Chinese New Year Fire Destroys Zhengding’s Old City Gate

Zhengding Hubei South Gate on fire

From NetEase:

Hebei Zhengding old city gate fire burns down thousand year old building

China News Service, Shijiazhuang, February 19th. Zhengding County, Hebei Province, related agency’s latest report, preliminary investigation indicate that fireworks landing on the gate was the cause of the Zhengding South Gate fire. This fire disaster cost nearly 1 million RMB, with no death or injuries reported.

The night of February 18th at 8:19pm, a fire occurred at the Zhengding South Gate completed in 2001, the fire department immediately arrived at the scene and fully engaged the fire. The fire was completely put out by 12 am that same night. This fire disaster covered an area of 400 square meters, composed of a two story wooden tower, at a loss of nearly 1 million yuan.

This China News Service reporter rushed to the scene on the same night and saw about 16-17 fire trucks participating in fighting the fire, with the fire causing the South Gate’s two story wooden structure modeled after old city gates to fall apart.

The old city of Zhengding has over 1600 years of history. Earthwork began in the Eastern Jin period, stonework in the Northern Zhou period, expanded during the Tang Dynasty into an earth-mounded city, further expanded during the Ming dynasty into a 24 li (1/2km) brick city. Today’s remaining Zhengding city walls are relics from the Ming Dynasty, 8106 meters of the city wall remains. Zhengding city’s most magnificent four gates, The Yingxu East Gate, Later changed to Huancui, The Changle South Gate, The Zhenyuan West Gate, and the Yongan North Gate. Over years of corrosion, the west and north gate already lost its former glory, the east gate was lost through construction. Today’s South Gate with 50 meters of city walls along each side was result of Zhengding County officials appealing to the people to donate old city bricks, while investing 3.99 million RMB for its reconstruction in 2001.

Zhengding Hubei South Gate in flames

Zhengding Hubei South Gate burning

Zhengding Hubei South Gate fire

Zhengding Hubei South Gate burning

Zhengding Hubei South Gate flames

Chinese firefighters battling the Zhengding Hubei South Gate fire that occurred during 2010 Chinese New Year

Comments on NetEase:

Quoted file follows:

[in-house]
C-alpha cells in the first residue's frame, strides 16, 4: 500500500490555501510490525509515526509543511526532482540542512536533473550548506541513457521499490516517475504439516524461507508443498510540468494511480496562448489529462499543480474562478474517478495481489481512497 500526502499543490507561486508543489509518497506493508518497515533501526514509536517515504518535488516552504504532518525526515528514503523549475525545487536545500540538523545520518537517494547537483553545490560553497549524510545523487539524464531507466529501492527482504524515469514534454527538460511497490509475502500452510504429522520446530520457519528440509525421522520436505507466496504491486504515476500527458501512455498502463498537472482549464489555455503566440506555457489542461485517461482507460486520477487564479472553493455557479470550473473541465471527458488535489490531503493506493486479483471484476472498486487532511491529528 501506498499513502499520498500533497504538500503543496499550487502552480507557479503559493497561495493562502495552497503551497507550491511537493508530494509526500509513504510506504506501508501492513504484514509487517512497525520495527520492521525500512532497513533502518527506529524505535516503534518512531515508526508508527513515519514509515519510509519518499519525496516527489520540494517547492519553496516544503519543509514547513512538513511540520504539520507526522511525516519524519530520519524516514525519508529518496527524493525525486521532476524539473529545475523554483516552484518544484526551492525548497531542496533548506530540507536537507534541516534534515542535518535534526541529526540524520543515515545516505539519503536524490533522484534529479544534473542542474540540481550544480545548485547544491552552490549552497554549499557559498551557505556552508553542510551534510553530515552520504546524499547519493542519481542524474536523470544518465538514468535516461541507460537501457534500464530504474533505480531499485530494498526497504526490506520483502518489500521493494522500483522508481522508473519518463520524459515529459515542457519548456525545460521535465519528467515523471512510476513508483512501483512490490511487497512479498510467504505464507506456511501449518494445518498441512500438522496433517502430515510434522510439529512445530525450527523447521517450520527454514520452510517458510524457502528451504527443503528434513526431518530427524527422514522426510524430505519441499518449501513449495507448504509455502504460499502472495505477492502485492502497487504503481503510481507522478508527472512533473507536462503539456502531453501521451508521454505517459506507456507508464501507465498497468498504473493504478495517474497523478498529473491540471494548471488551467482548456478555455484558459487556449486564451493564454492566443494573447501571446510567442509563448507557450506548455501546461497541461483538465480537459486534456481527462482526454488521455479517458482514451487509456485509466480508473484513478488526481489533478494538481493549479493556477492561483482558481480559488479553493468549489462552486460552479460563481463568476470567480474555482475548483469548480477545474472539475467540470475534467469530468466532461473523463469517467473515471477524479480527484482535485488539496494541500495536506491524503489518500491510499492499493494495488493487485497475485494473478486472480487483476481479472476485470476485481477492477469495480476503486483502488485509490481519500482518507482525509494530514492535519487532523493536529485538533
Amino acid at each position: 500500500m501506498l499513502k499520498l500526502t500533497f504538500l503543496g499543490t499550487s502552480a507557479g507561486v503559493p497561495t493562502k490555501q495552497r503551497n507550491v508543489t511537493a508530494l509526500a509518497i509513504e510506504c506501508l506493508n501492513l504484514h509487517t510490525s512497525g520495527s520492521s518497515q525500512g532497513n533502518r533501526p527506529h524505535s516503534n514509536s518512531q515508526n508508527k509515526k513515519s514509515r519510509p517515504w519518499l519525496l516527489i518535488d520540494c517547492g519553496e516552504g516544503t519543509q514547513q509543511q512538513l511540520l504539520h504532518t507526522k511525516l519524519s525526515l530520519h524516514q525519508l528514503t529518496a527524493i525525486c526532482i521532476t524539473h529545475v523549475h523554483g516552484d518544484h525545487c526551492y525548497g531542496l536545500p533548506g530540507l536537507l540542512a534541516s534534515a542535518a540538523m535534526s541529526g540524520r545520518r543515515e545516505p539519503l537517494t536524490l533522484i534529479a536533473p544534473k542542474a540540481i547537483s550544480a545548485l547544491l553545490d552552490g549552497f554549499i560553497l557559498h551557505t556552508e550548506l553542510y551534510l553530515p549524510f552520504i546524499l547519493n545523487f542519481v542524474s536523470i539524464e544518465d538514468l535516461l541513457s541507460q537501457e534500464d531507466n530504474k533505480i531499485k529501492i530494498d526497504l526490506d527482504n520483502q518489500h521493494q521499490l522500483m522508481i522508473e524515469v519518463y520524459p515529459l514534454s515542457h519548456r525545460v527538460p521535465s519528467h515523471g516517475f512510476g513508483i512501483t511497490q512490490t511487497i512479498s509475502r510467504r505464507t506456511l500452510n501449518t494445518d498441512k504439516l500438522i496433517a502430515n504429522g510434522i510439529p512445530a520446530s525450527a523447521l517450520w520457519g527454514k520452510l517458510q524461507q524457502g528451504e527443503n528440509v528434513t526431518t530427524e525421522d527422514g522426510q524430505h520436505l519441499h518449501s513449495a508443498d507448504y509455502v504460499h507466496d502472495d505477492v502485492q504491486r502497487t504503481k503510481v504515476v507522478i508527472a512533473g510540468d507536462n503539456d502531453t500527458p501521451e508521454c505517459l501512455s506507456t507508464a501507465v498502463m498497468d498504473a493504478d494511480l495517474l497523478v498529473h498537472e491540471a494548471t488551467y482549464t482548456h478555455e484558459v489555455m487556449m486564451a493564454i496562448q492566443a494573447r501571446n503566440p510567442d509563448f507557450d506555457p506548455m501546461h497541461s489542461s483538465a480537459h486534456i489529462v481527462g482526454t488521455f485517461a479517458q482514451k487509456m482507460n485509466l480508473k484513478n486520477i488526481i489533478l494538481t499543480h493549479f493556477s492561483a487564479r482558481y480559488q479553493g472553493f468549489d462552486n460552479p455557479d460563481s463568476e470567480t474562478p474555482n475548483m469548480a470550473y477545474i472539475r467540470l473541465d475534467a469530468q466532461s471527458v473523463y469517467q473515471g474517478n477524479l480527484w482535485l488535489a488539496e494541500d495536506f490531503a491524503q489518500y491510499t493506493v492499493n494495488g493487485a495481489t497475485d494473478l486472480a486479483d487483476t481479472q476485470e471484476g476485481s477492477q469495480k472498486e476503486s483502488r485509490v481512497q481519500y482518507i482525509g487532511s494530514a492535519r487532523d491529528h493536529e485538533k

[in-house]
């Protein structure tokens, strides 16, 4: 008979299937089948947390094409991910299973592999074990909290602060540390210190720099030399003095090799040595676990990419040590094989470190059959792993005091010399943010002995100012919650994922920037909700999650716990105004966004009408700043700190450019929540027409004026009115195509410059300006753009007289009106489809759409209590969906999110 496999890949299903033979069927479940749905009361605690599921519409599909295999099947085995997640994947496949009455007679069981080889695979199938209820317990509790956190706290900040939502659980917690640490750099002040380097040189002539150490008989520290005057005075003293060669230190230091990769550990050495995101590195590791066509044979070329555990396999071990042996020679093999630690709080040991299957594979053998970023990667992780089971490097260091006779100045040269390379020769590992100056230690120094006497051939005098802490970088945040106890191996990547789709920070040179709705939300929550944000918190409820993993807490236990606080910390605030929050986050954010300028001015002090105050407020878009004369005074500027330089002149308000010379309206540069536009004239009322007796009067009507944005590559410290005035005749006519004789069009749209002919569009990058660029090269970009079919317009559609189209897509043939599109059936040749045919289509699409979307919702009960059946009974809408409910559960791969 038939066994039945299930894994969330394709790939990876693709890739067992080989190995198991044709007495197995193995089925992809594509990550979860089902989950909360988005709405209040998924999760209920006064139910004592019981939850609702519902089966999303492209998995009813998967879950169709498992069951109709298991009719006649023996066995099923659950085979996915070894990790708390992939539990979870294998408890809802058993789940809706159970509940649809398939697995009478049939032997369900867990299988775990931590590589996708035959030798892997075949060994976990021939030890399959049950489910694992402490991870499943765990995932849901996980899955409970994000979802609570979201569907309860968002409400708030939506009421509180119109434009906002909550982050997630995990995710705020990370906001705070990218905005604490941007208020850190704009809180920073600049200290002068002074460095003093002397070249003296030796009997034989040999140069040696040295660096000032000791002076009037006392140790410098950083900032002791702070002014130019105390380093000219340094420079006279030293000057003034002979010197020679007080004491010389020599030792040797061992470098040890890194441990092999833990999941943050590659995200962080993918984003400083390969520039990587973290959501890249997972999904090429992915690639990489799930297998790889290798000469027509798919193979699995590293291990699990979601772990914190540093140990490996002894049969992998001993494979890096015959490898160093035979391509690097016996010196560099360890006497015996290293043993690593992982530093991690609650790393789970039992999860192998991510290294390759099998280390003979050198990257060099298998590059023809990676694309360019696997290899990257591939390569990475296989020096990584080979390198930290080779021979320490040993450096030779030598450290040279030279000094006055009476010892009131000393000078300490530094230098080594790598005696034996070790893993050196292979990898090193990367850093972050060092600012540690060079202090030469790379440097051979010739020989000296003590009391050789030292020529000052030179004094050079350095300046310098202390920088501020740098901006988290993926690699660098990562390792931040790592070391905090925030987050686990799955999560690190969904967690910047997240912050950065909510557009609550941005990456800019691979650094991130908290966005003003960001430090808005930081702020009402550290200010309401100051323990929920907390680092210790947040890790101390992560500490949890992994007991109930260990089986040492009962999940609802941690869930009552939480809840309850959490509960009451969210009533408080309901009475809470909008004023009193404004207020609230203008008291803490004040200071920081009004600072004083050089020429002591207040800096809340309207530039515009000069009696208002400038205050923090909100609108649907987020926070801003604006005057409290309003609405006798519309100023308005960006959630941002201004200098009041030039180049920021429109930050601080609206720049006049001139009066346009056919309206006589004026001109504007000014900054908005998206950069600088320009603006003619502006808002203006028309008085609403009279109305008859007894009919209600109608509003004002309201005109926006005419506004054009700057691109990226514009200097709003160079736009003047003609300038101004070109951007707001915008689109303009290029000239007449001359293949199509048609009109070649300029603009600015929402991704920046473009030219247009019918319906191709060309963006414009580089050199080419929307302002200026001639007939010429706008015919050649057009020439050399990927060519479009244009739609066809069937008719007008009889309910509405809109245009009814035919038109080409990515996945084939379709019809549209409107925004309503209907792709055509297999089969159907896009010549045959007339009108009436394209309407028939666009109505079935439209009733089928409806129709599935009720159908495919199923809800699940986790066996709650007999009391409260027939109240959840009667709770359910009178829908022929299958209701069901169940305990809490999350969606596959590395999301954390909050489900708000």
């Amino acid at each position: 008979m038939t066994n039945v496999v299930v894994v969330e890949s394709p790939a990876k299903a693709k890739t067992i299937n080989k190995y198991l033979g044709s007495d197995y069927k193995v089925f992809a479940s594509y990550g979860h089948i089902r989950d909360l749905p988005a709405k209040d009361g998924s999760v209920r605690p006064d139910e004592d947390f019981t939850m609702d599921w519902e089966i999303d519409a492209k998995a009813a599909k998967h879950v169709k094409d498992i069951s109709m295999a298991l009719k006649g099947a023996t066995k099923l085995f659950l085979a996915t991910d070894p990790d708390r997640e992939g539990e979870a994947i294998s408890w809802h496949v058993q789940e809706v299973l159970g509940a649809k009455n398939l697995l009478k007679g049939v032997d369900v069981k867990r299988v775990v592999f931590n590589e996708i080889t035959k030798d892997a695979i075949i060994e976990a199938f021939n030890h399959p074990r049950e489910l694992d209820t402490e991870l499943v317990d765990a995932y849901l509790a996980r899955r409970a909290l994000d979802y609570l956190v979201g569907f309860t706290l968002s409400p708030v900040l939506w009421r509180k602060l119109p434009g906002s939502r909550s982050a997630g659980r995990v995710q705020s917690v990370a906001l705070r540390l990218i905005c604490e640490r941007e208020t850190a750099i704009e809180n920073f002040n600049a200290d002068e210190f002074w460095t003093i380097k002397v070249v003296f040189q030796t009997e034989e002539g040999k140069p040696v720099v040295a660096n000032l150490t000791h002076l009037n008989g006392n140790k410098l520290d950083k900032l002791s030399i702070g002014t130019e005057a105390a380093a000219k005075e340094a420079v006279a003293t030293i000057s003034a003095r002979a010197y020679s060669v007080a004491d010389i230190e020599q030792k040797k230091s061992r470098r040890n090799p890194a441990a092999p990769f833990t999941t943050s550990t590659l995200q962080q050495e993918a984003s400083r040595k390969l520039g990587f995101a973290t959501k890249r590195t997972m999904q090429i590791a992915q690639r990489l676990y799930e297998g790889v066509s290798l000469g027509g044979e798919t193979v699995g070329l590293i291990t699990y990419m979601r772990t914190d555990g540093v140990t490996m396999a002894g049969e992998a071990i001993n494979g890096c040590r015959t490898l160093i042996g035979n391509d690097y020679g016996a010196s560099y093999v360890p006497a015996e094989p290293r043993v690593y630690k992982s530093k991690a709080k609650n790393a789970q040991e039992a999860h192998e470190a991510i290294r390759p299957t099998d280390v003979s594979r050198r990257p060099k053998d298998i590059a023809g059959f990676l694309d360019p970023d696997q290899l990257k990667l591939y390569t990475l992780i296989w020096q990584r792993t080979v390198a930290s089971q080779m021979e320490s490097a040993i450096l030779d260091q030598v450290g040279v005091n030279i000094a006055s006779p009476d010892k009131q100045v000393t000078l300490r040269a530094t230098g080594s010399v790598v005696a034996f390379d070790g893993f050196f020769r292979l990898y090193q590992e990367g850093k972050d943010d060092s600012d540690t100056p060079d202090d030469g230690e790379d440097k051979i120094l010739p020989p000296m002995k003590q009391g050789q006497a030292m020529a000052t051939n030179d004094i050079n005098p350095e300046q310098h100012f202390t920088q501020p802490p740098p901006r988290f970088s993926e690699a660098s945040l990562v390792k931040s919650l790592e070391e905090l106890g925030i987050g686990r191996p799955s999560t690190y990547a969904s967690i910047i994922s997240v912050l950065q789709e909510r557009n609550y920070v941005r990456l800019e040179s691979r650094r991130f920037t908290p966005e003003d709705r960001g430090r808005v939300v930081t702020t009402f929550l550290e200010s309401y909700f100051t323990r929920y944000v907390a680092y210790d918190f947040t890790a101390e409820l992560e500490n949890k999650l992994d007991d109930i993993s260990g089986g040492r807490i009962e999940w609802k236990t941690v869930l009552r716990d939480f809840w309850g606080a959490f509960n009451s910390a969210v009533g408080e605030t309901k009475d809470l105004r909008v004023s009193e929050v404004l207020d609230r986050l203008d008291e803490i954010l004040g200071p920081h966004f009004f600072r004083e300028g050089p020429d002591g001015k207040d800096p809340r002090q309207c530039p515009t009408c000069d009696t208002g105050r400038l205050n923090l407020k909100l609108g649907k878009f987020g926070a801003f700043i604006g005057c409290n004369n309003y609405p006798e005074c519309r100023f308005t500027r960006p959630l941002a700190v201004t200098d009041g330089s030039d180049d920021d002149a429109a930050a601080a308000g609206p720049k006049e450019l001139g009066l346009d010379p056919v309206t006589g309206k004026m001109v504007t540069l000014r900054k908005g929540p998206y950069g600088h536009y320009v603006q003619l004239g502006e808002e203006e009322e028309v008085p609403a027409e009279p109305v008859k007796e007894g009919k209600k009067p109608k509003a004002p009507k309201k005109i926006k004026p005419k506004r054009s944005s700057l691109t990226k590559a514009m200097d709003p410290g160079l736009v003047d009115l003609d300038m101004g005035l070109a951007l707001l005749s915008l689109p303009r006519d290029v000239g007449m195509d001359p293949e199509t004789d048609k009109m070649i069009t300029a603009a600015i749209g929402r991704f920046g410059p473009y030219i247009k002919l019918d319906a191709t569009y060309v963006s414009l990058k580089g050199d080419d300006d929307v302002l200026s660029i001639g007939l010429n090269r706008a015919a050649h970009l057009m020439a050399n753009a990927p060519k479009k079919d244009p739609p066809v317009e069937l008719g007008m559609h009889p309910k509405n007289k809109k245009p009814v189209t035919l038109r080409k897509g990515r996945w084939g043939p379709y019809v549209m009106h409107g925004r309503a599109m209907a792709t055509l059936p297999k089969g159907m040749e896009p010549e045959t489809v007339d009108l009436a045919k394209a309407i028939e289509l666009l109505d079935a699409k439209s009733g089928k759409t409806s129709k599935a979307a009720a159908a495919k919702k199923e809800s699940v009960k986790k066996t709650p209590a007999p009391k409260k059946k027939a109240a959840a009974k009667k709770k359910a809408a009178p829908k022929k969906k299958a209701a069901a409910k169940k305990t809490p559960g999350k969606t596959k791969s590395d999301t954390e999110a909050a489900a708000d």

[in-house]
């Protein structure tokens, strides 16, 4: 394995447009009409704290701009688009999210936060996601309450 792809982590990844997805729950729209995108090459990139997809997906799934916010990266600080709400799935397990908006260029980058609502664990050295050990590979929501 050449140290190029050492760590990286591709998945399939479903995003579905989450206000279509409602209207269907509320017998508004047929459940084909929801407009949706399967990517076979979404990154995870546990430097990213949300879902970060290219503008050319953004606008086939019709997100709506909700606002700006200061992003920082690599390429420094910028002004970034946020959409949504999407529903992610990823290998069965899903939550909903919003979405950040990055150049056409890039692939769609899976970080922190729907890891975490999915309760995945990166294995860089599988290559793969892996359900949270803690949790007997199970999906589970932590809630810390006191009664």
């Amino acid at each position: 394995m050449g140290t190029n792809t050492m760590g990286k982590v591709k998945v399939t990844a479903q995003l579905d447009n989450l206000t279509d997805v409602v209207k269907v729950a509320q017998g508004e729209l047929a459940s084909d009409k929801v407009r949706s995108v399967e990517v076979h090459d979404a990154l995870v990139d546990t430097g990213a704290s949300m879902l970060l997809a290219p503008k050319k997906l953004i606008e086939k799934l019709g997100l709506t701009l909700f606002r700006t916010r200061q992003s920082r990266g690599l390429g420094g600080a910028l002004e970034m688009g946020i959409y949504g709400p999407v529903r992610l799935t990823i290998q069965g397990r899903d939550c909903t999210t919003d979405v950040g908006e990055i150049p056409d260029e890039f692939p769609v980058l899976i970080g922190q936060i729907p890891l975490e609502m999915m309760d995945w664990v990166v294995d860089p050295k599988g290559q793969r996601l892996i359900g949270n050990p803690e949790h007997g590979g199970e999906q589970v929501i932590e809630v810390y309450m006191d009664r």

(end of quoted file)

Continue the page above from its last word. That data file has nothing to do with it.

A thousand year old building burned down, only a loss of 1 million?


It is better to burn the Big Underpants, it is more extravagant.


When I was young, I foolishly supported playing fireworks. Now that I am 20, I extremely dislike fireworks.


Fireworks celebrating the Spring Festival is a joyous things, it is the tradition left to us from our ancestors. However, it really does pollute the environment. I think we should limit it [fireworks], especially in big cities where it should be immediately restricted. The hidden danger is too great!


Chinese people use fireworks to hear it crack, foreigners use it to construct guns and cannons to conquer you.


Reconstruction cost 3.9 million, how come this fire disaster only cost 1 million RMB? What happened to the other 2 million?


China’s long civilization was destroyed by these scum.


One fire burns it down, then let the common people donate money for reconstruction, the developers laugh, the corrupt officials’ wallets filled.


A replica of the old tower built in 2001, just let it burn!


Pollutes the air, creates noise, creates fire disasters, leads to injuries/death, wastes money, what’s good about it?! [fireworks]


The happiest must be the government officials; this time they found another way to increase GDP, Haha.


It is to make way for a proper tear down. [by developers]


It is just a replica of the old, burn it and rebuild it, can add to GDP.


The developers did it.

Zhengding Hubei South Gate before fire
Zhengding South Gate before the fire.

First fireworks. Personals @ chinaSMACK.


Written by Joe

Joe is a documentary producer and journalist based in Shanghai


Leave a Reply

2 Pings & Trackbacks

  1. Pingback:

  2. Pingback:

Leave a Reply

Your email address will not be published. Required fields are marked *

This site uses Akismet to reduce spam. Learn how your comment data is processed.